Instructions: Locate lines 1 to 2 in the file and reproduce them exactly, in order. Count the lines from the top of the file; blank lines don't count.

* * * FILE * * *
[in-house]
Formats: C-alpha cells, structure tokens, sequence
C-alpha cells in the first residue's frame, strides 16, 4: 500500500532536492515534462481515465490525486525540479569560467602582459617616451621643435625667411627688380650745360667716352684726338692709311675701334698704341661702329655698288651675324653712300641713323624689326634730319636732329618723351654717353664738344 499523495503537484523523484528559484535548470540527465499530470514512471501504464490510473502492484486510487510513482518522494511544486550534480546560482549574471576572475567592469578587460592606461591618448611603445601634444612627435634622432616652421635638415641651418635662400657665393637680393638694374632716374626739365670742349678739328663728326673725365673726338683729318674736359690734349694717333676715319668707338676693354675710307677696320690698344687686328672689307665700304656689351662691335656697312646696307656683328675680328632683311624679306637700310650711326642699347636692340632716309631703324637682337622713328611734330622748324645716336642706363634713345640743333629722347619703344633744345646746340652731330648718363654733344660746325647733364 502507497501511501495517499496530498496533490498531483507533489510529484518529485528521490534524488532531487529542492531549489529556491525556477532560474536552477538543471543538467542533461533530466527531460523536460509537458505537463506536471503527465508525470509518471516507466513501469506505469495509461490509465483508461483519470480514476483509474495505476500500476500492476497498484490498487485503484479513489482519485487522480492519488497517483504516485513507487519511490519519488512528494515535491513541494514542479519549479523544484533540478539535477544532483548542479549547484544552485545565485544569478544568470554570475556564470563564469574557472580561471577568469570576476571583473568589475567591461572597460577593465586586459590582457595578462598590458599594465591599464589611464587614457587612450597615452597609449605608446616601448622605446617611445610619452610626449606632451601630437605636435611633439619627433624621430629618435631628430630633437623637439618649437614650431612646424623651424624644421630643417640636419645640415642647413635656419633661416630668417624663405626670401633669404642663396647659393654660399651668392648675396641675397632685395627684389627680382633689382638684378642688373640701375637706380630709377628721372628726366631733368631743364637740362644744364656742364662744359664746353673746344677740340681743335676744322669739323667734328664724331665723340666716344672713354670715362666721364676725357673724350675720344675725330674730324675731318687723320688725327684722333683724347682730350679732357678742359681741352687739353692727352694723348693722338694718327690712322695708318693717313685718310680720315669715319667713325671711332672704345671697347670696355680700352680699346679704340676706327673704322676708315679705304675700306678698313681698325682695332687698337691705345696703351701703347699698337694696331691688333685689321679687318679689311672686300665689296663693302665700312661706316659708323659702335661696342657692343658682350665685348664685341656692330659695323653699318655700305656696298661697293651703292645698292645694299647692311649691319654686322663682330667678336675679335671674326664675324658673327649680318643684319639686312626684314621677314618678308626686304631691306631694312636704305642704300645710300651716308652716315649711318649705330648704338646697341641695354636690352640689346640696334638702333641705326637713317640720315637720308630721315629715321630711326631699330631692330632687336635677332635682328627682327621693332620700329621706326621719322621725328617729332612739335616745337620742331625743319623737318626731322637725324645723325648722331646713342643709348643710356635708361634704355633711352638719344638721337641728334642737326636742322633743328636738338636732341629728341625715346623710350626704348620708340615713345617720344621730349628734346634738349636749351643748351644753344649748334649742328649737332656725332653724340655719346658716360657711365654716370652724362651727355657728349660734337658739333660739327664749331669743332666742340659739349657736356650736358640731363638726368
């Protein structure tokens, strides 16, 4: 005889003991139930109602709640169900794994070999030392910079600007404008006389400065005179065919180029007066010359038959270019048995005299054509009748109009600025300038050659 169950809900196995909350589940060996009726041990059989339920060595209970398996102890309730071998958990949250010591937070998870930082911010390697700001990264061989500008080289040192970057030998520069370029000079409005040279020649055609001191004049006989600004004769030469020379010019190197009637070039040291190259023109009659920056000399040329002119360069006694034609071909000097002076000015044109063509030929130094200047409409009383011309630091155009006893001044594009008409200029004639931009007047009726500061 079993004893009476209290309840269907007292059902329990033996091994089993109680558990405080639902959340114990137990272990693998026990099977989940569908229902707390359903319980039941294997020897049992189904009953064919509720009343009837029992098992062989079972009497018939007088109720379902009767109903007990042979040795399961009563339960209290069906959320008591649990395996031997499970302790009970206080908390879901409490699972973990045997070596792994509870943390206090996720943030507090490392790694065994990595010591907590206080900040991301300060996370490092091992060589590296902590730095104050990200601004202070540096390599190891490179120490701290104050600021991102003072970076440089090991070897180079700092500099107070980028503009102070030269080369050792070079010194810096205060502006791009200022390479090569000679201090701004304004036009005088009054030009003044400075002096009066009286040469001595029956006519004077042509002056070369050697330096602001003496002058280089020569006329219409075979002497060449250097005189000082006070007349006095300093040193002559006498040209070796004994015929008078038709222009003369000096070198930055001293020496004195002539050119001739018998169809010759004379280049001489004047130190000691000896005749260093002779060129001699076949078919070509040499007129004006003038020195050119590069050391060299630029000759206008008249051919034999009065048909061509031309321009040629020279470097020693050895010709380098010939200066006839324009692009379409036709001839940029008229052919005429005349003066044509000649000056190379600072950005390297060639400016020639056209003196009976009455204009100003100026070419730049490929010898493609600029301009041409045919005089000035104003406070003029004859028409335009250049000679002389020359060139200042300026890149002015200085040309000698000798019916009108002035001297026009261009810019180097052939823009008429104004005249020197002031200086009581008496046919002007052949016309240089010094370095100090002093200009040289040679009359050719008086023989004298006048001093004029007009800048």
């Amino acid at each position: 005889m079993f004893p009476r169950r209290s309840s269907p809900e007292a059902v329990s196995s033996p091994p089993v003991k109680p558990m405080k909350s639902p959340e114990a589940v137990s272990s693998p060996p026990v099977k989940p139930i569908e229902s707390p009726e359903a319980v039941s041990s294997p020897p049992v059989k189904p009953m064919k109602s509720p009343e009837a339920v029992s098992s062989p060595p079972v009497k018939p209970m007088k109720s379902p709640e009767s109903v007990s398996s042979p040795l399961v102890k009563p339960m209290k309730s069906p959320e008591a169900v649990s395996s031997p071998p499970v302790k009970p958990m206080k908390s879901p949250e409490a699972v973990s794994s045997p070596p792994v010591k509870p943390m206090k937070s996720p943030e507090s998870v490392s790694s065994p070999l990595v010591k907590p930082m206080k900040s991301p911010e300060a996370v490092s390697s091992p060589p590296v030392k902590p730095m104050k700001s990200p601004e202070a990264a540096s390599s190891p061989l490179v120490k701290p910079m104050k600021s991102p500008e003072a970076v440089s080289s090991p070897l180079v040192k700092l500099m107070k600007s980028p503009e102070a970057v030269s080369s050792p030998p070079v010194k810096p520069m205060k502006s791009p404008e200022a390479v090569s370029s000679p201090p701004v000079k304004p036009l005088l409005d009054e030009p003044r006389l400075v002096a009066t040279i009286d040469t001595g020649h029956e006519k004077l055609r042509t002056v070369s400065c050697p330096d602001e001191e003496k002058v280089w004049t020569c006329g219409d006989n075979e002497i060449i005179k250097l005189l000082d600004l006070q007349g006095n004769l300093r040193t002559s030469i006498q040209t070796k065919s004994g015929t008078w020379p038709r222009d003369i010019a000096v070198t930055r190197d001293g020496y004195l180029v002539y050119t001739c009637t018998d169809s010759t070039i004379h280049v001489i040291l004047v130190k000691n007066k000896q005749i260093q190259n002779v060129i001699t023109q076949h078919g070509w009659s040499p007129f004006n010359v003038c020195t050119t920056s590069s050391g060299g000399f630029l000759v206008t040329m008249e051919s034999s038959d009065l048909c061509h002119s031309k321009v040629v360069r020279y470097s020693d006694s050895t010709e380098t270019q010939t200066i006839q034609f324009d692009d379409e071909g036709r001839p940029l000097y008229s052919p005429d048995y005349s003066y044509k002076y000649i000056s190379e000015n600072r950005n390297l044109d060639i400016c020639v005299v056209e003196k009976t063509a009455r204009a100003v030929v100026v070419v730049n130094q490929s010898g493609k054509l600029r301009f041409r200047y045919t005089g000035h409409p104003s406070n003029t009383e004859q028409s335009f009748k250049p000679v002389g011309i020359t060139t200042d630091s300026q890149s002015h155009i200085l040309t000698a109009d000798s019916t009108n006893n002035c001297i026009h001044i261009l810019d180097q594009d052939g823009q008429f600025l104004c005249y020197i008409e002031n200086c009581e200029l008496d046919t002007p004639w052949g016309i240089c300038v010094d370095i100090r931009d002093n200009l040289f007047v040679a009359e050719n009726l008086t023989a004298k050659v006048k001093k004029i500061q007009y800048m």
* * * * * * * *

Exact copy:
[in-house]
Formats: C-alpha cells, structure tokens, sequence